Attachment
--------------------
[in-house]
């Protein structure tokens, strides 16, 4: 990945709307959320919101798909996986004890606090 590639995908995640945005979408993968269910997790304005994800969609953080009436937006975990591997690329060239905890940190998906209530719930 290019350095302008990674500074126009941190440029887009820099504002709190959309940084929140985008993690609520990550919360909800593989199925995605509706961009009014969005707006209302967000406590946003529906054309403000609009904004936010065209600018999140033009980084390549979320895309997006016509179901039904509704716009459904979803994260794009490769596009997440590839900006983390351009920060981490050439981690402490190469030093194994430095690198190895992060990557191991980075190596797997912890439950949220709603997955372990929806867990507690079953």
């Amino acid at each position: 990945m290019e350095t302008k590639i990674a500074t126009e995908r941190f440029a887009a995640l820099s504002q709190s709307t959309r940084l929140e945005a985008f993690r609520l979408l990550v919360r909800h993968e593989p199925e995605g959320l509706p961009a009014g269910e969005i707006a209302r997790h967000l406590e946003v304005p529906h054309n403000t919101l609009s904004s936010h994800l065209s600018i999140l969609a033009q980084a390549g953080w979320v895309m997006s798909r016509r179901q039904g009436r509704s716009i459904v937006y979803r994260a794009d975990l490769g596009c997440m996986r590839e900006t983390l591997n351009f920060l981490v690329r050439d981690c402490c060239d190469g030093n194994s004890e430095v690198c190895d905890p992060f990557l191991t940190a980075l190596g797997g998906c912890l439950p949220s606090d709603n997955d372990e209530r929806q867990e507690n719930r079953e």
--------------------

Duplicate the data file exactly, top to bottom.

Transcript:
[in-house]
């Protein structure tokens, strides 16, 4: 990945709307959320919101798909996986004890606090 590639995908995640945005979408993968269910997790304005994800969609953080009436937006975990591997690329060239905890940190998906209530719930 290019350095302008990674500074126009941190440029887009820099504002709190959309940084929140985008993690609520990550919360909800593989199925995605509706961009009014969005707006209302967000406590946003529906054309403000609009904004936010065209600018999140033009980084390549979320895309997006016509179901039904509704716009459904979803994260794009490769596009997440590839900006983390351009920060981490050439981690402490190469030093194994430095690198190895992060990557191991980075190596797997912890439950949220709603997955372990929806867990507690079953």
């Amino acid at each position: 990945m290019e350095t302008k590639i990674a500074t126009e995908r941190f440029a887009a995640l820099s504002q709190s709307t959309r940084l929140e945005a985008f993690r609520l979408l990550v919360r909800h993968e593989p199925e995605g959320l509706p961009a009014g269910e969005i707006a209302r997790h967000l406590e946003v304005p529906h054309n403000t919101l609009s904004s936010h994800l065209s600018i999140l969609a033009q980084a390549g953080w979320v895309m997006s798909r016509r179901q039904g009436r509704s716009i459904v937006y979803r994260a794009d975990l490769g596009c997440m996986r590839e900006t983390l591997n351009f920060l981490v690329r050439d981690c402490c060239d190469g030093n194994s004890e430095v690198c190895d905890p992060f990557l191991t940190a980075l190596g797997g998906c912890l439950p949220s606090d709603n997955d372990e209530r929806q867990e507690n719930r079953e």